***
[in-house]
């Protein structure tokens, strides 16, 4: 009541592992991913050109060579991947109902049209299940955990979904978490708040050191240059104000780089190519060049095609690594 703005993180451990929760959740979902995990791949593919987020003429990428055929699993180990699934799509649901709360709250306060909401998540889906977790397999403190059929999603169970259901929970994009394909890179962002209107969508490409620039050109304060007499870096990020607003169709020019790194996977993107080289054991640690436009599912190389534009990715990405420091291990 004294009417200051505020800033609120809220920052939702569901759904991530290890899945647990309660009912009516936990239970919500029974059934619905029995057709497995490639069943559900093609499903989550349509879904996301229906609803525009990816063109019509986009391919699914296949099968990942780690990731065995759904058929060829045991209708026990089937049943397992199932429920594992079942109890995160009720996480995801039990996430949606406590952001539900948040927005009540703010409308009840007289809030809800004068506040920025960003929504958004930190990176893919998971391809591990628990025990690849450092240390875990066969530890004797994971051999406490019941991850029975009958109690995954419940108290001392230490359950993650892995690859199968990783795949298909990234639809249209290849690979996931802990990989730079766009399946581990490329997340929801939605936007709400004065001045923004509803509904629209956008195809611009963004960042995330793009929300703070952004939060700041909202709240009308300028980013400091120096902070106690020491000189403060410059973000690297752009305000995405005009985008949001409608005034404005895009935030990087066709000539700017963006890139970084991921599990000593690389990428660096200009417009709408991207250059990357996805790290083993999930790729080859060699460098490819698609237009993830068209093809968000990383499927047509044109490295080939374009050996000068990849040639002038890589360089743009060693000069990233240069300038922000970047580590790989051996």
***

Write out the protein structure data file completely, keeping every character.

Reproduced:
[in-house]
């Protein structure tokens, strides 16, 4: 009541592992991913050109060579991947109902049209299940955990979904978490708040050191240059104000780089190519060049095609690594 703005993180451990929760959740979902995990791949593919987020003429990428055929699993180990699934799509649901709360709250306060909401998540889906977790397999403190059929999603169970259901929970994009394909890179962002209107969508490409620039050109304060007499870096990020607003169709020019790194996977993107080289054991640690436009599912190389534009990715990405420091291990 004294009417200051505020800033609120809220920052939702569901759904991530290890899945647990309660009912009516936990239970919500029974059934619905029995057709497995490639069943559900093609499903989550349509879904996301229906609803525009990816063109019509986009391919699914296949099968990942780690990731065995759904058929060829045991209708026990089937049943397992199932429920594992079942109890995160009720996480995801039990996430949606406590952001539900948040927005009540703010409308009840007289809030809800004068506040920025960003929504958004930190990176893919998971391809591990628990025990690849450092240390875990066969530890004797994971051999406490019941991850029975009958109690995954419940108290001392230490359950993650892995690859199968990783795949298909990234639809249209290849690979996931802990990989730079766009399946581990490329997340929801939605936007709400004065001045923004509803509904629209956008195809611009963004960042995330793009929300703070952004939060700041909202709240009308300028980013400091120096902070106690020491000189403060410059973000690297752009305000995405005009985008949001409608005034404005895009935030990087066709000539700017963006890139970084991921599990000593690389990428660096200009417009709408991207250059990357996805790290083993999930790729080859060699460098490819698609237009993830068209093809968000990383499927047509044109490295080939374009050996000068990849040639002038890589360089743009060693000069990233240069300038922000970047580590790989051996």